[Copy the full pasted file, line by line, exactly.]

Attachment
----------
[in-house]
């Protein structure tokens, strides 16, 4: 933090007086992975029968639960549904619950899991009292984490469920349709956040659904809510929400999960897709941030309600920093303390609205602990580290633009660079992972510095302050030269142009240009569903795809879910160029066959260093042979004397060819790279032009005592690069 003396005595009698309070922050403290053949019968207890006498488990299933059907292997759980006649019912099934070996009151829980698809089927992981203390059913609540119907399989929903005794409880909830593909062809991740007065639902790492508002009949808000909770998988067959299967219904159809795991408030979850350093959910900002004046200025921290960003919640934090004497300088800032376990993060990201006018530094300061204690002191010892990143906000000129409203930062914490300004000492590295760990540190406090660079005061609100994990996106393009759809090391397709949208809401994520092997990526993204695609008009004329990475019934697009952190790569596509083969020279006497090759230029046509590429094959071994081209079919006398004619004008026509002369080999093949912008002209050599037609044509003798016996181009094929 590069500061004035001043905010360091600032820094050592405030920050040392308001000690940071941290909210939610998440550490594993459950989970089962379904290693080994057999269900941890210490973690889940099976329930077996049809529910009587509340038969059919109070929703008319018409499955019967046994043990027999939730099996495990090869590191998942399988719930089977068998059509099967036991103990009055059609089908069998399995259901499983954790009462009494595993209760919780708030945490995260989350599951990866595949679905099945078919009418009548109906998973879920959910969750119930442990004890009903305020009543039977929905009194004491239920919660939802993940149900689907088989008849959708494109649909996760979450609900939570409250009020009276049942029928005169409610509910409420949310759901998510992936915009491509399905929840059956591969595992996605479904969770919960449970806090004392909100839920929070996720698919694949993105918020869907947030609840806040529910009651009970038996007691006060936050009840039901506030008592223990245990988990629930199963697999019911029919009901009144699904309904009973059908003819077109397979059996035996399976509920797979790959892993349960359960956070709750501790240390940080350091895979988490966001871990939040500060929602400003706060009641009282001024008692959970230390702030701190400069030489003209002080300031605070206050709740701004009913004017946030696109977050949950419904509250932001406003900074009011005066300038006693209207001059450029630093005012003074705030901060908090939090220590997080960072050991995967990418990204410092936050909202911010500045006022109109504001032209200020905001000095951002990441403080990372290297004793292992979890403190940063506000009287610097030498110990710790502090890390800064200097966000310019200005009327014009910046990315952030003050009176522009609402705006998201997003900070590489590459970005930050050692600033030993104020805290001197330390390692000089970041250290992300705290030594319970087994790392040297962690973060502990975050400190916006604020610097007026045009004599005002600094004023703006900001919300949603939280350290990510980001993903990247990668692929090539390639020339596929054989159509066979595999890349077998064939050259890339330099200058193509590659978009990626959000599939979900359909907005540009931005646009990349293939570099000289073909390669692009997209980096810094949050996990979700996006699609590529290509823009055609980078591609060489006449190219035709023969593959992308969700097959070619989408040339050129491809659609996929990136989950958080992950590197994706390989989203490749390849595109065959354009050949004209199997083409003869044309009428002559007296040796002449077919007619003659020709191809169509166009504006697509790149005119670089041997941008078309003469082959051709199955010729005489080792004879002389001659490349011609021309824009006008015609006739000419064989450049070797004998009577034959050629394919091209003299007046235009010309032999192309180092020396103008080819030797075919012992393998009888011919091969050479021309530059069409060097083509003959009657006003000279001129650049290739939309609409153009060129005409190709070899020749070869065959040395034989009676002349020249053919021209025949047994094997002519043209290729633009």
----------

[in-house]
């Protein structure tokens, strides 16, 4: 933090007086992975029968639960549904619950899991009292984490469920349709956040659904809510929400999960897709941030309600920093303390609205602990580290633009660079992972510095302050030269142009240009569903795809879910160029066959260093042979004397060819790279032009005592690069 003396005595009698309070922050403290053949019968207890006498488990299933059907292997759980006649019912099934070996009151829980698809089927992981203390059913609540119907399989929903005794409880909830593909062809991740007065639902790492508002009949808000909770998988067959299967219904159809795991408030979850350093959910900002004046200025921290960003919640934090004497300088800032376990993060990201006018530094300061204690002191010892990143906000000129409203930062914490300004000492590295760990540190406090660079005061609100994990996106393009759809090391397709949208809401994520092997990526993204695609008009004329990475019934697009952190790569596509083969020279006497090759230029046509590429094959071994081209079919006398004619004008026509002369080999093949912008002209050599037609044509003798016996181009094929 590069500061004035001043905010360091600032820094050592405030920050040392308001000690940071941290909210939610998440550490594993459950989970089962379904290693080994057999269900941890210490973690889940099976329930077996049809529910009587509340038969059919109070929703008319018409499955019967046994043990027999939730099996495990090869590191998942399988719930089977068998059509099967036991103990009055059609089908069998399995259901499983954790009462009494595993209760919780708030945490995260989350599951990866595949679905099945078919009418009548109906998973879920959910969750119930442990004890009903305020009543039977929905009194004491239920919660939802993940149900689907088989008849959708494109649909996760979450609900939570409250009020009276049942029928005169409610509910409420949310759901998510992936915009491509399905929840059956591969595992996605479904969770919960449970806090004392909100839920929070996720698919694949993105918020869907947030609840806040529910009651009970038996007691006060936050009840039901506030008592223990245990988990629930199963697999019911029919009901009144699904309904009973059908003819077109397979059996035996399976509920797979790959892993349960359960956070709750501790240390940080350091895979988490966001871990939040500060929602400003706060009641009282001024008692959970230390702030701190400069030489003209002080300031605070206050709740701004009913004017946030696109977050949950419904509250932001406003900074009011005066300038006693209207001059450029630093005012003074705030901060908090939090220590997080960072050991995967990418990204410092936050909202911010500045006022109109504001032209200020905001000095951002990441403080990372290297004793292992979890403190940063506000009287610097030498110990710790502090890390800064200097966000310019200005009327014009910046990315952030003050009176522009609402705006998201997003900070590489590459970005930050050692600033030993104020805290001197330390390692000089970041250290992300705290030594319970087994790392040297962690973060502990975050400190916006604020610097007026045009004599005002600094004023703006900001919300949603939280350290990510980001993903990247990668692929090539390639020339596929054989159509066979595999890349077998064939050259890339330099200058193509590659978009990626959000599939979900359909907005540009931005646009990349293939570099000289073909390669692009997209980096810094949050996990979700996006699609590529290509823009055609980078591609060489006449190219035709023969593959992308969700097959070619989408040339050129491809659609996929990136989950958080992950590197994706390989989203490749390849595109065959354009050949004209199997083409003869044309009428002559007296040796002449077919007619003659020709191809169509166009504006697509790149005119670089041997941008078309003469082959051709199955010729005489080792004879002389001659490349011609021309824009006008015609006739000419064989450049070797004998009577034959050629394919091209003299007046235009010309032999192309180092020396103008080819030797075919012992393998009888011919091969050479021309530059069409060097083509003959009657006003000279001129650049290739939309609409153009060129005409190709070899020749070869065959040395034989009676002349020249053919021209025949047994094997002519043209290729633009």